What are WEEE Regulations?
The Waste Electrical and Electronic Equipment (WEEE) regulations were introduced in 2007 to set targets for the collection, recovery and recycling of electrical and electronic equipment (EEE). The regulations required that companies that manufactured, imported or sold EEE must report on the weight of the products they produce or sell and must also provide a free way for their customers to dispose of old products if they are buying newer and updated versions.
Since 2007, the WEEE regulations have applied to a closed scope of products that excluded certain products, but as of 2019 the regulations have moved to an open scope under which all products that require an electrical current to function are in-scope, unless they are covered by an exemption. Products such as plugs, sockets and switches are now in scope of WEEE regulations under category 2, household luminaires, which have had a specific exclusion for the regulations since 2007, come under category 5, and distribution boards will be in-scope under category 9. See the fourteen EEE categories listed below that will apply for the 2019 regulations.
1. Large household appliances
2. Small household appliances
3. IT and telecommunications equipment
4. Consumer equipment
5. Lighting equipment
6. Electrical and electronic tools (except large scale stationary industrial tools)
7. Toys, leisure and sports equipment
8. Medical devices (except implanted and infected products)
9. Monitoring and control equipment
10. Automatic dispensers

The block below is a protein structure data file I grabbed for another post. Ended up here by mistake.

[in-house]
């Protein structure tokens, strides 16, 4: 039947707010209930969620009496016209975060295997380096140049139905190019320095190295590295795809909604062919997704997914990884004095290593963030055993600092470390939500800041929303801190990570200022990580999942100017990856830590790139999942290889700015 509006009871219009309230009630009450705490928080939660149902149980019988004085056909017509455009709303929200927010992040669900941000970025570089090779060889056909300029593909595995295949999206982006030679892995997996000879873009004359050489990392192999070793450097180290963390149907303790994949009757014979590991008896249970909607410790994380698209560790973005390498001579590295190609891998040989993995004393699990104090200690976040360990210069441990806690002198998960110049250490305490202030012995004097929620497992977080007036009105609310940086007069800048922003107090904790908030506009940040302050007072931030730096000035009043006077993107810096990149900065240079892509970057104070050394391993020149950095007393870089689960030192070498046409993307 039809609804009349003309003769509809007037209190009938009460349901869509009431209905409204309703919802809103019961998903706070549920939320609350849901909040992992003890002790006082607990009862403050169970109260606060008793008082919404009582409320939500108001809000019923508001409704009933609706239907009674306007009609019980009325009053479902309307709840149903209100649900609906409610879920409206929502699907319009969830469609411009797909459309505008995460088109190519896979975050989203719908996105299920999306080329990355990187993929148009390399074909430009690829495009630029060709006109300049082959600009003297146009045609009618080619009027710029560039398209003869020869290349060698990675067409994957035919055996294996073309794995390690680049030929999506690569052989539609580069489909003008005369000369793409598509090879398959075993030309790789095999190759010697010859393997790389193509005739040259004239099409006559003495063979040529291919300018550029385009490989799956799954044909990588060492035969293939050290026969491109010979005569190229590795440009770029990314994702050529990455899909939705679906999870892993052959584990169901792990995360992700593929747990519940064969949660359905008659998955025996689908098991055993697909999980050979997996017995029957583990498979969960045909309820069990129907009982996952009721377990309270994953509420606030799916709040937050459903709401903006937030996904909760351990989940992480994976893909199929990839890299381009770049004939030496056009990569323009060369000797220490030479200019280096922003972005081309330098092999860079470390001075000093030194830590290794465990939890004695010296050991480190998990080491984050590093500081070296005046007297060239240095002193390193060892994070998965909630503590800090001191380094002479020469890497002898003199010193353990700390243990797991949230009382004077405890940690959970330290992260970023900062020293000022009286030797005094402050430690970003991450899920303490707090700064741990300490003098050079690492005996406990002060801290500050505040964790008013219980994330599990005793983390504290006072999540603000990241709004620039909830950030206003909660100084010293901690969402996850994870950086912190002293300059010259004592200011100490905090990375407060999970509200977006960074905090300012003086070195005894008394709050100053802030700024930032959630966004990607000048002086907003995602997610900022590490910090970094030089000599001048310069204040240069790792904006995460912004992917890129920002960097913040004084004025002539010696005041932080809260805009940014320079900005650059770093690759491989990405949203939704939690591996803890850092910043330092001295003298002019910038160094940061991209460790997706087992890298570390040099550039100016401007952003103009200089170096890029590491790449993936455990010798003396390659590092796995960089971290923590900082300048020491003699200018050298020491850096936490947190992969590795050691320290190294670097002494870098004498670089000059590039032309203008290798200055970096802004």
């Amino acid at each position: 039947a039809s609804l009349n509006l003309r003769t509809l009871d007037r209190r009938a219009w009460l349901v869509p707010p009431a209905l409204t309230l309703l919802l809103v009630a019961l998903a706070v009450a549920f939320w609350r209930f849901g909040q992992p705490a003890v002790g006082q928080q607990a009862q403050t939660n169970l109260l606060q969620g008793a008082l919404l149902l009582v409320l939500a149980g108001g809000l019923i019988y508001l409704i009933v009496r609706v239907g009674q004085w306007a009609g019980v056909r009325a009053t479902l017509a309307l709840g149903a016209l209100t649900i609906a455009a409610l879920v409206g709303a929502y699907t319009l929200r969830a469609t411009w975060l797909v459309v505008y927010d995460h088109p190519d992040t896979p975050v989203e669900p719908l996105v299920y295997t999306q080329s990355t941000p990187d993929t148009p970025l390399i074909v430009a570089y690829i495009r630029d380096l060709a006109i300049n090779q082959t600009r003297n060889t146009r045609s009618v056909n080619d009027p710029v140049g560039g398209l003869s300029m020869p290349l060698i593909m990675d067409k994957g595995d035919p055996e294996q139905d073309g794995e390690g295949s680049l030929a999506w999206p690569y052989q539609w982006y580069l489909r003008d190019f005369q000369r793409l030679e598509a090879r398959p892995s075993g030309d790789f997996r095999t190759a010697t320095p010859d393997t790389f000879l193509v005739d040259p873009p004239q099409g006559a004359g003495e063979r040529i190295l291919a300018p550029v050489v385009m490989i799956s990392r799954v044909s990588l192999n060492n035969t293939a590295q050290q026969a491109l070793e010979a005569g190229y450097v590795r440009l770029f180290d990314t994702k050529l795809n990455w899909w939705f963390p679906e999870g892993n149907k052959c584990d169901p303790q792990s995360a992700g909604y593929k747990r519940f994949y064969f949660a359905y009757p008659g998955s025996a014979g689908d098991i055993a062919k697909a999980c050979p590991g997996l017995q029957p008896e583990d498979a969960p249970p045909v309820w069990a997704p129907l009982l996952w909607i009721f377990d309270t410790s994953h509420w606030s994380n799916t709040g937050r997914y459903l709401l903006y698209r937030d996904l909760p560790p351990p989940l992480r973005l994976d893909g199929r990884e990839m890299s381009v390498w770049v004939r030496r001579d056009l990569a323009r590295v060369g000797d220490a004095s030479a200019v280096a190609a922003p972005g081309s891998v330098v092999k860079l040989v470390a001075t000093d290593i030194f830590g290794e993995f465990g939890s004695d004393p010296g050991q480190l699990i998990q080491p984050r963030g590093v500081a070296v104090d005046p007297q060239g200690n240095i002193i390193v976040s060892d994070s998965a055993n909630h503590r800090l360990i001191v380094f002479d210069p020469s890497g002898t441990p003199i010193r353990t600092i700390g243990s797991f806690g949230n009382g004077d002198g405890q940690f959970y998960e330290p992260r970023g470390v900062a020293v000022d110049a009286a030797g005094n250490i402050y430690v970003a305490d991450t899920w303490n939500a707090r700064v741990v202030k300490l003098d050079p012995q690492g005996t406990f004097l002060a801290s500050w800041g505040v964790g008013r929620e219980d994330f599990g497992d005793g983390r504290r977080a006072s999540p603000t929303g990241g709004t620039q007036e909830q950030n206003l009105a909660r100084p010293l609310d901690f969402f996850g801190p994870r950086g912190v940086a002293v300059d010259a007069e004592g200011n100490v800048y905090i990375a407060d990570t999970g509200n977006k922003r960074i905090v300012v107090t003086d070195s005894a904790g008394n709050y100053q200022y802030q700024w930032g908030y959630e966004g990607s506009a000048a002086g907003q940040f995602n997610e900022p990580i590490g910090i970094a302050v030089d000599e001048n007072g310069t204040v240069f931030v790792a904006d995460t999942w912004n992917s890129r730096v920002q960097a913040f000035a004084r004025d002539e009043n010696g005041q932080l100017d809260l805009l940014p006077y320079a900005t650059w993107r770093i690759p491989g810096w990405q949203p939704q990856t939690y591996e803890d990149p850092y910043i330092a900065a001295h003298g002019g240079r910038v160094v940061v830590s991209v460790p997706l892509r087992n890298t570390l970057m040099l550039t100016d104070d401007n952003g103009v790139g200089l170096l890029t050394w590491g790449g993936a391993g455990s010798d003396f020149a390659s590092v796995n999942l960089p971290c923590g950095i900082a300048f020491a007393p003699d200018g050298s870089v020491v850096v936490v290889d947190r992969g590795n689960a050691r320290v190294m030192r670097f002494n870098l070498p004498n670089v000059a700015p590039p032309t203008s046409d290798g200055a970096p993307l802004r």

11. Display equipment
12. Appliances containing refrigerants
13. Gas charge lamps and LED light sources
14. Photovoltaic Panels
How to stay compliant with WEEE Regulations?
In November 2018 Distributors, manufacturers and any other company involved with the sales of EEE should have joined a Producer Compliance Scheme (PCS). From January 2019 all producers will be required to start reporting to their PCS the following information:
☑ Total net weight of EEE that is in scope
☑ Household and non-household weights reported separately
In 2020 the Government will set a national recycling target that is then divided amongst each Producer Compliance Scheme and according to the market share of its members. A members market share is calculated from the weight of in-scope products that they declare in their reports.
All producers have an obligation to label their products with the crossed wheelie-bin symbol, which informs customers and consumers that a product is recyclable. Producers are also required to provide free and accessible written information to customers on the services they provide for collection and recycling, as well as information on how they can reuse and recycle EEE.
According to the Environment Agency, electrical and electronic equipment is the fastest growing waste stream in the UK. Electrical equipment that ends up in landfill sites can seriously harm the natural environment by contaminating soil and water, which can harm wildlife and human health. One of the key objectives of the WEEE directive is to reduce the amount of electrical products entering landfill sites in the UK, which is set to be achieved by placing an obligation on producers to provide free and accessible recycling services to their customers.